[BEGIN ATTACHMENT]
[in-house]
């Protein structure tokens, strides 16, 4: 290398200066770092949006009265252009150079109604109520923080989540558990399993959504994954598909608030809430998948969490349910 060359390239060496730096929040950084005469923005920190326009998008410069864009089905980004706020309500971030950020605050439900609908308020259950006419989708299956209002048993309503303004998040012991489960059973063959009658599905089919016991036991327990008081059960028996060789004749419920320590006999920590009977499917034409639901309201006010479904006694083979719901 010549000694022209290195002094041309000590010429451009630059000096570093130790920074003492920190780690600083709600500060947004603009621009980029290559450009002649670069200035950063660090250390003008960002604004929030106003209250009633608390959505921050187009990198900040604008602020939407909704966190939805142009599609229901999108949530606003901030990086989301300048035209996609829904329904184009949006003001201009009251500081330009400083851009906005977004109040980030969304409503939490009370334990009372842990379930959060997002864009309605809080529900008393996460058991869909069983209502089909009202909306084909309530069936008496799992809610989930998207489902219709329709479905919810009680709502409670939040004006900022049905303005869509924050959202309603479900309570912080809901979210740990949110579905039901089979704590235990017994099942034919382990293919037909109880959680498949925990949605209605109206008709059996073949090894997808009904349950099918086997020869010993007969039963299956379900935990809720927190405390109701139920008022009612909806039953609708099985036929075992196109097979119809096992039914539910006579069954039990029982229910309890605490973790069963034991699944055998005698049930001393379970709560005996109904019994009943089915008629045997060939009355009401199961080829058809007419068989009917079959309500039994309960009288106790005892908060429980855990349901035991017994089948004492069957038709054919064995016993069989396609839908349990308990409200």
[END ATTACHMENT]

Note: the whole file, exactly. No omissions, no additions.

[in-house]
């Protein structure tokens, strides 16, 4: 290398200066770092949006009265252009150079109604109520923080989540558990399993959504994954598909608030809430998948969490349910 060359390239060496730096929040950084005469923005920190326009998008410069864009089905980004706020309500971030950020605050439900609908308020259950006419989708299956209002048993309503303004998040012991489960059973063959009658599905089919016991036991327990008081059960028996060789004749419920320590006999920590009977499917034409639901309201006010479904006694083979719901 010549000694022209290195002094041309000590010429451009630059000096570093130790920074003492920190780690600083709600500060947004603009621009980029290559450009002649670069200035950063660090250390003008960002604004929030106003209250009633608390959505921050187009990198900040604008602020939407909704966190939805142009599609229901999108949530606003901030990086989301300048035209996609829904329904184009949006003001201009009251500081330009400083851009906005977004109040980030969304409503939490009370334990009372842990379930959060997002864009309605809080529900008393996460058991869909069983209502089909009202909306084909309530069936008496799992809610989930998207489902219709329709479905919810009680709502409670939040004006900022049905303005869509924050959202309603479900309570912080809901979210740990949110579905039901089979704590235990017994099942034919382990293919037909109880959680498949925990949605209605109206008709059996073949090894997808009904349950099918086997020869010993007969039963299956379900935990809720927190405390109701139920008022009612909806039953609708099985036929075992196109097979119809096992039914539910006579069954039990029982229910309890605490973790069963034991699944055998005698049930001393379970709560005996109904019994009943089915008629045997060939009355009401199961080829058809007419068989009917079959309500039994309960009288106790005892908060429980855990349901035991017994089948004492069957038709054919064995016993069989396609839908349990308990409200």